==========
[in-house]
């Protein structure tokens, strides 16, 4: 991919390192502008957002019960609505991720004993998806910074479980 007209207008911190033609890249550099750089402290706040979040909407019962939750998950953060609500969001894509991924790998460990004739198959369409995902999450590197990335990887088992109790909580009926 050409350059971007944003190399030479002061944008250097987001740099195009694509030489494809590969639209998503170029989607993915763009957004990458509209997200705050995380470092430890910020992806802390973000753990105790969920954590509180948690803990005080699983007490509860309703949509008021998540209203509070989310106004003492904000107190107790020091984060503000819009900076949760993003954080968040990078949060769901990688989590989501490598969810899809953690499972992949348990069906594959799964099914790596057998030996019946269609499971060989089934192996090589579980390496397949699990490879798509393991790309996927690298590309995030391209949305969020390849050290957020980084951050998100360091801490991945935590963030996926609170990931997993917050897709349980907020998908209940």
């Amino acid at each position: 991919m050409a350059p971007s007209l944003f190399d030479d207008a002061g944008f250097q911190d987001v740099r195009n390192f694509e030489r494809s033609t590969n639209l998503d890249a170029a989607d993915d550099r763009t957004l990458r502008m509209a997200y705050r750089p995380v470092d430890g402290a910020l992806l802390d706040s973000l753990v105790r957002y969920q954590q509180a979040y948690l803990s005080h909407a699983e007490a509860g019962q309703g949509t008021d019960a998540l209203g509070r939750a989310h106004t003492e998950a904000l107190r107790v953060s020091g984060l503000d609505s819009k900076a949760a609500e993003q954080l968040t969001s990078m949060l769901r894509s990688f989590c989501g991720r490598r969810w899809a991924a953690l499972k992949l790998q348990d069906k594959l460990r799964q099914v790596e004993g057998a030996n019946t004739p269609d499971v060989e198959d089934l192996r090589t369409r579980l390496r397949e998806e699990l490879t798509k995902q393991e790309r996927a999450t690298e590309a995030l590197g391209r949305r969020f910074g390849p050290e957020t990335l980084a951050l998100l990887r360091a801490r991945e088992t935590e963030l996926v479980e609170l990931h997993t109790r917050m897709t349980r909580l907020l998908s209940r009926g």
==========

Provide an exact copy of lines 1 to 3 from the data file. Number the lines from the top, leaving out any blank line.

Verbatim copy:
[in-house]
């Protein structure tokens, strides 16, 4: 991919390192502008957002019960609505991720004993998806910074479980 007209207008911190033609890249550099750089402290706040979040909407019962939750998950953060609500969001894509991924790998460990004739198959369409995902999450590197990335990887088992109790909580009926 050409350059971007944003190399030479002061944008250097987001740099195009694509030489494809590969639209998503170029989607993915763009957004990458509209997200705050995380470092430890910020992806802390973000753990105790969920954590509180948690803990005080699983007490509860309703949509008021998540209203509070989310106004003492904000107190107790020091984060503000819009900076949760993003954080968040990078949060769901990688989590989501490598969810899809953690499972992949348990069906594959799964099914790596057998030996019946269609499971060989089934192996090589579980390496397949699990490879798509393991790309996927690298590309995030391209949305969020390849050290957020980084951050998100360091801490991945935590963030996926609170990931997993917050897709349980907020998908209940």
């Amino acid at each position: 991919m050409a350059p971007s007209l944003f190399d030479d207008a002061g944008f250097q911190d987001v740099r195009n390192f694509e030489r494809s033609t590969n639209l998503d890249a170029a989607d993915d550099r763009t957004l990458r502008m509209a997200y705050r750089p995380v470092d430890g402290a910020l992806l802390d706040s973000l753990v105790r957002y969920q954590q509180a979040y948690l803990s005080h909407a699983e007490a509860g019962q309703g949509t008021d019960a998540l209203g509070r939750a989310h106004t003492e998950a904000l107190r107790v953060s020091g984060l503000d609505s819009k900076a949760a609500e993003q954080l968040t969001s990078m949060l769901r894509s990688f989590c989501g991720r490598r969810w899809a991924a953690l499972k992949l790998q348990d069906k594959l460990r799964q099914v790596e004993g057998a030996n019946t004739p269609d499971v060989e198959d089934l192996r090589t369409r579980l390496r397949e998806e699990l490879t798509k995902q393991e790309r996927a999450t690298e590309a995030l590197g391209r949305r969020f910074g390849p050290e957020t990335l980084a951050l998100l990887r360091a801490r991945e088992t935590e963030l996926v479980e609170l990931h997993t109790r917050m897709t349980r909580l907020l998908s209940r009926g």